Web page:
Former Australia captain Ian Chappell is a columnist
In the gripping series between Australia and India it's fair to say the batting has been indifferent. Finally at the SCG, things regained some form of normality, with totals in excess of 300 and Steve Smith finding comfort in his own little batting world. None too soon, with previous totals more often under 200, and even dipping as low as 36. Ajinkya Rahane's brave MCG century was an aberration; batting stocks were at a pretty low ebb.
The SCG surface was the flattest of the pitches for the first three Tests, which adds to the perception that modern batsmen are better at power-hitting than surviving sustained spells of hostile bowling. In truth it is more likely that there are batsmen in each era more adept at survival than others; it's just there are currently fewer of them relatively because of the drastically changed landscape of the game.
Nevertheless there are a few aspects of the batting that stand out so far in the series. First and foremost it's no longer correct to say Indian batsmen are the best players of spin bowling. They may not be worse than some others but they're definitely not better than the rest overall. There have been times in this series when they certainly were not smart players of spin bowling. In the first innings at the SCG, Rohit Sharma and Cheteshwar Pujara were classic examples. They both plodded forward in defence to ball after ball from Nathan Lyon, which is not only lazy footwork but is also asking for trouble. Neither was dismissed by Lyon but it was more good fortune than sound footwork.
It was surprising in Pujara's case, as his footwork was proactive in the second innings, and in playing that way he looked more like the player who dazzled on debut against Australia in 2010. Generally in the first innings at the SCG, Pujara was very predictable and that played into the hands of the Australian attack. The theory of having Pujara diligently wear down the Australians was a good one on the previous tour, when Virat Kohli was there to take advantage, but in the captain's absence, the No. 3 had to score more freely.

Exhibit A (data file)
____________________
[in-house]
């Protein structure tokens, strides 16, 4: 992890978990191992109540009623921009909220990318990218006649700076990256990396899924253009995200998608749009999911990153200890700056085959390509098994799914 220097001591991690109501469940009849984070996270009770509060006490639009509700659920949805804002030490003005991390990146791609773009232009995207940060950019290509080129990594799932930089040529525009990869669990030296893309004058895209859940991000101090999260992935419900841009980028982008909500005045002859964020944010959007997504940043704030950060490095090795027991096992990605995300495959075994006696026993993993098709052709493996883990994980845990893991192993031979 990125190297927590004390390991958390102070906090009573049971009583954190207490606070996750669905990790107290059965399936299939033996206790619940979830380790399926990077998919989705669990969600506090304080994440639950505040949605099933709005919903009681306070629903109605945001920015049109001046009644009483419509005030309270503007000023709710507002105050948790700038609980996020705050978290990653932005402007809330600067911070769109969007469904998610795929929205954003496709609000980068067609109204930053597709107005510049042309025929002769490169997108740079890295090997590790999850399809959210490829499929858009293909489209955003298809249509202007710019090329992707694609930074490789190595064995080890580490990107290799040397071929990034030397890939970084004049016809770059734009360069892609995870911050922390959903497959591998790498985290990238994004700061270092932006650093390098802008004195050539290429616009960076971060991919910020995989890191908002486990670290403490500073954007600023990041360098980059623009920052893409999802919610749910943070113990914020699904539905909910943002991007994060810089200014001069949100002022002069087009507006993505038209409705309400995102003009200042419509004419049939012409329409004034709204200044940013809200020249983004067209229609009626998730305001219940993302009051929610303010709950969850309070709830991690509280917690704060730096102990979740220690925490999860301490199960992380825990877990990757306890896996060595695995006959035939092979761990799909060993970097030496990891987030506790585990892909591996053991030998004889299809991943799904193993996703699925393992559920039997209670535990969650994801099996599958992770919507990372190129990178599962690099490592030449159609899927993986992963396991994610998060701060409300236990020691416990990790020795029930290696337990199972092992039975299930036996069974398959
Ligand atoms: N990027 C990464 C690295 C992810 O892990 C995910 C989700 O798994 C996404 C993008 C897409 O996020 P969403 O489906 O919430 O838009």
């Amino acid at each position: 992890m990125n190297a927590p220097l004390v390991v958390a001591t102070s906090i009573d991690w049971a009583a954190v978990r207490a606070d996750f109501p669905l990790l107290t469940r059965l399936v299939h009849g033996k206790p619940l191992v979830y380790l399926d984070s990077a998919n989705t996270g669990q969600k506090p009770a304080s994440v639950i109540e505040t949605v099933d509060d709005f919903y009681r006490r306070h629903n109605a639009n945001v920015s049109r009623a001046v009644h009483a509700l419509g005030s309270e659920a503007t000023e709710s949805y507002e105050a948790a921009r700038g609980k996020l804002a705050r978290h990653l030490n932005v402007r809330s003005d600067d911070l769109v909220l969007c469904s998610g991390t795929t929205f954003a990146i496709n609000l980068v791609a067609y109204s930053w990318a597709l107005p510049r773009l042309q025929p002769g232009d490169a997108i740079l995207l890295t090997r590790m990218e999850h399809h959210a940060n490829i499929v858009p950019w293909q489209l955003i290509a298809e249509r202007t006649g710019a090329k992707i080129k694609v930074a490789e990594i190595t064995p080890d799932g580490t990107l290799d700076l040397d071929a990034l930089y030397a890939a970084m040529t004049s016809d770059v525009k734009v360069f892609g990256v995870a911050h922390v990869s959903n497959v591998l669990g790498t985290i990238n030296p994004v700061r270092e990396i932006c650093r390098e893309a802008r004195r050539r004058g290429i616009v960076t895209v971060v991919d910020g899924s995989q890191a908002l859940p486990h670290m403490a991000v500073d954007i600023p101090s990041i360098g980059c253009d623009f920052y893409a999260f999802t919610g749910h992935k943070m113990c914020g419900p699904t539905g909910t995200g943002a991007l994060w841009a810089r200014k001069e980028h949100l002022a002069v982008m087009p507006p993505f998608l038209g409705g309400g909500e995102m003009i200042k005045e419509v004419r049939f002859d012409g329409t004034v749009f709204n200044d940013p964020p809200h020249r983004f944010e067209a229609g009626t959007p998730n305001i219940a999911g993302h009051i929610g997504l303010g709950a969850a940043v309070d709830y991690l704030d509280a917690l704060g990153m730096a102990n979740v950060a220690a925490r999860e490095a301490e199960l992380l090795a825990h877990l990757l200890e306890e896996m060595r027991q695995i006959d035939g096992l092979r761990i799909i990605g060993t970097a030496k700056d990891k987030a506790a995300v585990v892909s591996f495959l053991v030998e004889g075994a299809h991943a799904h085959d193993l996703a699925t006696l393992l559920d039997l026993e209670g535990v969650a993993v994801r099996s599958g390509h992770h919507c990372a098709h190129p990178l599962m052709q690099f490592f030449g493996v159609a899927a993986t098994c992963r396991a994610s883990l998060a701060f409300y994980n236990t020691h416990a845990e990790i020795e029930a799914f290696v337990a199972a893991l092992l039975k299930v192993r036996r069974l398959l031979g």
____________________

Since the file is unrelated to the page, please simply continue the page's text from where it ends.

The Australian batting, despite the emergence of Marnus Labuschagne and the potential of Will Pucovski and Cameron Green, still very much revolves around Smith. Despite five of the six top-order positions now being capably filled, the batting looks most serene when Smith is in long-term occupation. Likewise, the Indian line-up is so much stronger with Kohli in the middle, acting as the batting general. However, they'll be pleased with the emergence of Shubman Gill, who not only looks a player of real class but is also a counterattacking opener, a precious commodity.
To round out India's best side - one that will provide a real challenge if they reach the World Test Championship final - they need Hardik Pandya at full fitness. His all-round presence gives India more selection options in order to take advantage of their blossoming and versatile attack.
The other area of need for India is improved catching. There's no point in having a strong attack if they're constantly thwarted by spilt chances. That leads to Rishabh Pant's presence as keeper. He's fine standing back but he hurts the team standing up to the spinners. If Pant regularly bats as he did in that spirited second-innings knock in Sydney, then he justifies wearing the gloves. However, if the standard fare is only quick-fire thirties, then there's an argument for Wriddhiman Saha retaining the gloves.
The fragility of both teams' batting has contributed greatly to the enthralling nature of the series. A collapse seems never far from happening, and consequently neither team has been able to establish absolute authority. The resilience and fight shown by India has been matched by the class of the Australian attack and their never-say-die attitude. If these two teams reach the final of the World Test Championship and they are both at full-strength, it should be one of the great winner-take-all battles.